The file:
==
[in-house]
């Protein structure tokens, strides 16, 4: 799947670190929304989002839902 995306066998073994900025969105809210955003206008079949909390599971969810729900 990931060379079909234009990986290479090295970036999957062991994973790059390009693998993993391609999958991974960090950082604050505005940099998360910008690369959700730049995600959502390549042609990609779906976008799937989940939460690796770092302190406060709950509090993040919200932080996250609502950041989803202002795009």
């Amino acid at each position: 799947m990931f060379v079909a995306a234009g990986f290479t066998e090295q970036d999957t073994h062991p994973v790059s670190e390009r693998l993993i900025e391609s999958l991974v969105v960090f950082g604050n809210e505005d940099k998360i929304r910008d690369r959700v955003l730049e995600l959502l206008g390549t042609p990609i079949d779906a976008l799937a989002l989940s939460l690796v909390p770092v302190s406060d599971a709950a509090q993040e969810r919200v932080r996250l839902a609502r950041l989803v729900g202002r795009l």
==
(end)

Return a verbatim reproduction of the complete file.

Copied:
[in-house]
């Protein structure tokens, strides 16, 4: 799947670190929304989002839902 995306066998073994900025969105809210955003206008079949909390599971969810729900 990931060379079909234009990986290479090295970036999957062991994973790059390009693998993993391609999958991974960090950082604050505005940099998360910008690369959700730049995600959502390549042609990609779906976008799937989940939460690796770092302190406060709950509090993040919200932080996250609502950041989803202002795009």
């Amino acid at each position: 799947m990931f060379v079909a995306a234009g990986f290479t066998e090295q970036d999957t073994h062991p994973v790059s670190e390009r693998l993993i900025e391609s999958l991974v969105v960090f950082g604050n809210e505005d940099k998360i929304r910008d690369r959700v955003l730049e995600l959502l206008g390549t042609p990609i079949d779906a976008l799937a989002l989940s939460l690796v909390p770092v302190s406060d599971a709950a509090q993040e969810r919200v932080r996250l839902a609502r950041l989803v729900g202002r795009l």